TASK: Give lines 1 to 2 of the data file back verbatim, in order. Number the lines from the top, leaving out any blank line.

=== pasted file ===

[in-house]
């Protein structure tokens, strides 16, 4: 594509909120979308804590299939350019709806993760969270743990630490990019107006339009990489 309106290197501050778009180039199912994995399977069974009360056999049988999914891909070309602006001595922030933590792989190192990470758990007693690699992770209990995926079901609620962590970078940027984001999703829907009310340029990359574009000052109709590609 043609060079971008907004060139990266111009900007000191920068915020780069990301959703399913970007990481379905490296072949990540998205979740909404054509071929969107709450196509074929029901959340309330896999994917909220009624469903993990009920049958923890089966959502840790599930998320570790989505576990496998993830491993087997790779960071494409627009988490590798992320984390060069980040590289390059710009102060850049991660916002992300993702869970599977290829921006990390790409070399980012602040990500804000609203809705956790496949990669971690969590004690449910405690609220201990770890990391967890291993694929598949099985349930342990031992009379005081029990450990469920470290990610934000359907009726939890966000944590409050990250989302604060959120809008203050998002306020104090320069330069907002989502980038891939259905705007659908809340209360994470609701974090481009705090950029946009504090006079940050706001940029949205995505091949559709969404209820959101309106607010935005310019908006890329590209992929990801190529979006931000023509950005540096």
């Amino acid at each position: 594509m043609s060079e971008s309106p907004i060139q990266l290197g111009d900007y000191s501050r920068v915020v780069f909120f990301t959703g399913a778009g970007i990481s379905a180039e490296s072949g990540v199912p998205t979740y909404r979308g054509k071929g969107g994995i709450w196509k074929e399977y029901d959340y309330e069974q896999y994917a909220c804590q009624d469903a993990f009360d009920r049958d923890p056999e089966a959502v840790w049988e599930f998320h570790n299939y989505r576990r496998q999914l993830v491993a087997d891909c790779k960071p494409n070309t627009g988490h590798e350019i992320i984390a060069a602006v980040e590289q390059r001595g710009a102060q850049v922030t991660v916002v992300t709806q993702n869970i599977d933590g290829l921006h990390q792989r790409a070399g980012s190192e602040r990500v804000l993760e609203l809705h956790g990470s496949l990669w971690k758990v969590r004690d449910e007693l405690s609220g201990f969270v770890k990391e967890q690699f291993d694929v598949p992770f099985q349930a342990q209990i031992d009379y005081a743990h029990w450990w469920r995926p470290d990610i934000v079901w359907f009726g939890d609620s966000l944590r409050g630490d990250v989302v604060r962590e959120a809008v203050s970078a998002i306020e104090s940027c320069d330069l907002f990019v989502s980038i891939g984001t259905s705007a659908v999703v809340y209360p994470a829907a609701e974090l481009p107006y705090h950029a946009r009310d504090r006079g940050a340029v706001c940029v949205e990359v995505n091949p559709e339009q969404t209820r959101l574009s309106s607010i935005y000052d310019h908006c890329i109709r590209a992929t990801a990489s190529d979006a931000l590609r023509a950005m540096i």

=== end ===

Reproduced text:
[in-house]
């Protein structure tokens, strides 16, 4: 594509909120979308804590299939350019709806993760969270743990630490990019107006339009990489 309106290197501050778009180039199912994995399977069974009360056999049988999914891909070309602006001595922030933590792989190192990470758990007693690699992770209990995926079901609620962590970078940027984001999703829907009310340029990359574009000052109709590609 043609060079971008907004060139990266111009900007000191920068915020780069990301959703399913970007990481379905490296072949990540998205979740909404054509071929969107709450196509074929029901959340309330896999994917909220009624469903993990009920049958923890089966959502840790599930998320570790989505576990496998993830491993087997790779960071494409627009988490590798992320984390060069980040590289390059710009102060850049991660916002992300993702869970599977290829921006990390790409070399980012602040990500804000609203809705956790496949990669971690969590004690449910405690609220201990770890990391967890291993694929598949099985349930342990031992009379005081029990450990469920470290990610934000359907009726939890966000944590409050990250989302604060959120809008203050998002306020104090320069330069907002989502980038891939259905705007659908809340209360994470609701974090481009705090950029946009504090006079940050706001940029949205995505091949559709969404209820959101309106607010935005310019908006890329590209992929990801190529979006931000023509950005540096």